The collected interviews of Jim Mulligan

Beckett performed by Groucho Marx

But is all this relevant to young people today?

Lucinda Coxon was scrupulous about her role as translator of The Shoemaker's Incredible Wife.

When you translate you have to slow your blood down. It's an incredibly slow process but it was a great labour of love. It became a meditative exercise. I decided I would leave in the loose ends and the murky, messy bits because they are the play and it's not for me to tidy up Lorca's work. He had revised it many times and it is his play. It was my job to serve the play and release it.

The plays of Lorca are usually set in the rural Spain of the time when he was writing, in the 1920s and 1930s but since that society had scarcely changed for generations the plays feel as if they are set far back in time and in a society that is nothing like ours today. But Lucinda Cozon thinks The Shoemaker's Incredible Wife is relevant to young people today.

Lorca is very much a writer of the twentieth century. Although he was friends with Dali and Bunuel we do not see him as a modernist but you could talk about Sartre and Beckett in the same breath as this play. It's a play that champions the imagination. Lorca himself often played The Writer when he was touring the show. It's a fantastic opening full of disingenuous charm. 'Ladies and Gentlemen, do relax. We won't frighten the horses. No need to be anxious. There'll be no surprises. You're in for a lovely quiet night at the theatre.' And then he pulls the switch. It's a great act of theatrical bravado. And it's very funny. Young people love this play.

The Shoemaker's Incredible Wife is a play about relationships and how we constantly re-invent ourselves and each other and the world around us in a way that transcends a narrow political reading such as saying it is a play about the role of women. The wife is young, in some ways still a child who is afraid of the dark and eager to play games with a boy, not much younger than herself. She lives in a town where she has a limited set of options. She has no money and nowhere to go. And she has made a marriage of convenience to a much older man.

You can tell that Lorca is passionate about The Wife. Even though she's insufferable for a lot of the time, he loves her. She is intelligent but she is not in control of herself. She can't figure out how to get her husband to love her. She's amazed and shocked when he leaves but when he comes back in disguise they manage to express their love for each other in a way they could never do face-to-face. You sympathise with him. He never has a quiet moment. Every time he sits down she comes in. She's provoking him, trying to engage with him. I don't think this is a woman who is withholding sexual favours. This is a woman who is looking for a fuck.

The Husband is a fifty-four-year old boy. He has been looked after by his mother and then his sister and he is astonished to find himself in a house with a woman who does not want to mother him but instead wants a peer-relationship with him. He is incapable of responding to his wife and in the end he leaves in order to find himself. When he returns they realise they need each other and he desires her in a way we certainly do not see in the first act. Their declaration, however, can only take place in the context of a play.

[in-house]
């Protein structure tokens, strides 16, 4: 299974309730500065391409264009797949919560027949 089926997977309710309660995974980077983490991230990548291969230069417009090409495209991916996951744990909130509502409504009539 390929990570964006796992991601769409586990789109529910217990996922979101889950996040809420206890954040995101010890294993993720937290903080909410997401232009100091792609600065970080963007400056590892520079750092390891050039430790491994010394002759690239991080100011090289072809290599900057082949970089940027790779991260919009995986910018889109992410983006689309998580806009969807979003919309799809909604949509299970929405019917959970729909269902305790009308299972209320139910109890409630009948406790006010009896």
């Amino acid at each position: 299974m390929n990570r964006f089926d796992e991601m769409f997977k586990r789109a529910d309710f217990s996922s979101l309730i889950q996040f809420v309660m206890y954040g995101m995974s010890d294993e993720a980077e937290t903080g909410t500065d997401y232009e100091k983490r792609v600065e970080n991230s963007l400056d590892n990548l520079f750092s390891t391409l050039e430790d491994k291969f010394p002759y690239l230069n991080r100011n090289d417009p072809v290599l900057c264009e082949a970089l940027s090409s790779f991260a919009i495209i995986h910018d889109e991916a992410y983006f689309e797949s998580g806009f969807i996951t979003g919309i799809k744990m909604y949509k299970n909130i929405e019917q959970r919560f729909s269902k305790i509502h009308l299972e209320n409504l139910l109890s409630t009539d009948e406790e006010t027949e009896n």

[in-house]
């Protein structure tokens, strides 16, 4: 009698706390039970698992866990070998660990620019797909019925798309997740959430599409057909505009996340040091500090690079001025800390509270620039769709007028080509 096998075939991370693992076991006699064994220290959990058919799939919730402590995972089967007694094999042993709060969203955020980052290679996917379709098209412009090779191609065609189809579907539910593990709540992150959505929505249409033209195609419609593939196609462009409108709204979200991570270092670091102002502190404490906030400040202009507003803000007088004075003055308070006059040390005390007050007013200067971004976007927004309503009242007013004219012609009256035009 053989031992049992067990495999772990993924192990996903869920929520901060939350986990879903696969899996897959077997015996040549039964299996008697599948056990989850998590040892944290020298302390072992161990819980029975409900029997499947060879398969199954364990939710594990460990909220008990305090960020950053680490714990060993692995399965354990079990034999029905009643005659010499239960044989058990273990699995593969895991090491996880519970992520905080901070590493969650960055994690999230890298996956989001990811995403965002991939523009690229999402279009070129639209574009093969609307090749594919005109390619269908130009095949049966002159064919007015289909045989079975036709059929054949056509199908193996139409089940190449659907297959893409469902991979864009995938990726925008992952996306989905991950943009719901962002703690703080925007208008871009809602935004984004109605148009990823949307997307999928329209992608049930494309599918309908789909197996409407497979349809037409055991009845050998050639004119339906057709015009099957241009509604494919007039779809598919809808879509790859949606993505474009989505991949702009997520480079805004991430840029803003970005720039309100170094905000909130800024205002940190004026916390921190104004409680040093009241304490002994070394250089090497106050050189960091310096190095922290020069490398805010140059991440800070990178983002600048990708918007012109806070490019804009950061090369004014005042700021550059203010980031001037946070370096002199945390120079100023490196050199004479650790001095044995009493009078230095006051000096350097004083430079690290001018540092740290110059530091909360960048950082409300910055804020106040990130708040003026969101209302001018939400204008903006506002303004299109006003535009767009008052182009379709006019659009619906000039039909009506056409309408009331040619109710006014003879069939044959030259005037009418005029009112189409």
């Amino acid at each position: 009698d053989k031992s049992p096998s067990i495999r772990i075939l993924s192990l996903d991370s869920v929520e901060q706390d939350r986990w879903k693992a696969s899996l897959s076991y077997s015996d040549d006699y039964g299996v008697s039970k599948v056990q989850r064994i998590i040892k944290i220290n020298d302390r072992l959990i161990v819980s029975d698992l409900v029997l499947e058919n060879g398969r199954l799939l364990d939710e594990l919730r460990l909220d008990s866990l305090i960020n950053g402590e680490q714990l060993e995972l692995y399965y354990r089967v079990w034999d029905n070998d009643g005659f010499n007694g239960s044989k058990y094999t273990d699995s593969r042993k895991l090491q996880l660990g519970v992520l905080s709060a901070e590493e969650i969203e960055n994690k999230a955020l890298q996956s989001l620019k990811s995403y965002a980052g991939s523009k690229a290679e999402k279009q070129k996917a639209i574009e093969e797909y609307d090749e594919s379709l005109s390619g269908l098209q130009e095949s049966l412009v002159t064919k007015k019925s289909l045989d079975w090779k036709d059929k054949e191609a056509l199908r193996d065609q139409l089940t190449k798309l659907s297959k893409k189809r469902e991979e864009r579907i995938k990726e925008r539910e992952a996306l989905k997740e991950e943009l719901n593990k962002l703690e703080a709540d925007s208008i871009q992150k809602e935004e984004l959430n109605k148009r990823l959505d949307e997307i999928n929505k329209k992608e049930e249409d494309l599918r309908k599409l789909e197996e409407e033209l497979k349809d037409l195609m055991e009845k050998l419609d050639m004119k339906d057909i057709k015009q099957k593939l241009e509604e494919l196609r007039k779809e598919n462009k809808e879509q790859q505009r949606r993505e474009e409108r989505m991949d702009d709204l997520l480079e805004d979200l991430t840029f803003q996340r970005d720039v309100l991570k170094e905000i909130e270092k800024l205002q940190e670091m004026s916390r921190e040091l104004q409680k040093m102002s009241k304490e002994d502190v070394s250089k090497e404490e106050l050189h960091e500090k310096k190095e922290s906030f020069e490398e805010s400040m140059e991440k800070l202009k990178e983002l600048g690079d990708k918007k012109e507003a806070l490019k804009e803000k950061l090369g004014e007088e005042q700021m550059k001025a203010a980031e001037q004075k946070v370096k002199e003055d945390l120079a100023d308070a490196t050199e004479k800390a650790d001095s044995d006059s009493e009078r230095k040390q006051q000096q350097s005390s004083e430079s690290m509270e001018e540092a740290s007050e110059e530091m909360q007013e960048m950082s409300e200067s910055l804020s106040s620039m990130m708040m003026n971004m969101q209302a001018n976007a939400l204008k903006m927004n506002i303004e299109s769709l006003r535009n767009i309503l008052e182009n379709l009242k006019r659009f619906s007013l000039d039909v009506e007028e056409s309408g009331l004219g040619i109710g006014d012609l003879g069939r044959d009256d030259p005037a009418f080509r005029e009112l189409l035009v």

When the Husband returns he puts an audience on the stage and we have a play within a play. The whole town comes to watch the puppet show, so we as the audience are able to watch an audience experiencing what it is to be an audience. We are able to see the puppet show bring about a great cathartic realisation that raises the emotional temperature of the town and brings about an act of violence in the street. The power of this theatrical performance is such that it changes things materially in the world and we are able to watch that. I think that's glorious.

Roughly speaking Lorca has given us the seven ages of man, ranging from The Boy through the middle-aged Shoemaker to doddering Don Mirlo, all characters in a play that is completely circular. It ends as it began but not precisely where it began. People are changed but there is a very strong sense that the society Lorca depicts requires people to fulfil certain roles: the unattainable beauty looking out of her window; the man of authority who has to go for a lie down when he sees the petticoat hanging out to dry; the neighbour with all the children; the pious, judgemental women; the hen-pecked husband; the sexually frustrated young wife. Those were the constraints on two people trying to find themselves. That they realise they need each other, love each other and desire each other for the first time is a triumph for them and a triumph for Lorca as a writer. But is all this relevant to young people today?

Any relationship is partly a performance. It's how we conduct our lives in public. If you are a teenager, the stuff you show the world is something you think about quite a lot. You are vulnerable and self-conscious. You are in fear of your emotions. The world will narrow you and shut you down if it can but this farce can teach you to reach out in all directions without toppling over. Keep it simple. Keep it in the moment. Keep the shifts fast and simple and this extraordinary play will be like Beckett being performed by Groucho Marx. It has a wild dynamic about it but you have to have a very steady centre to pull it off.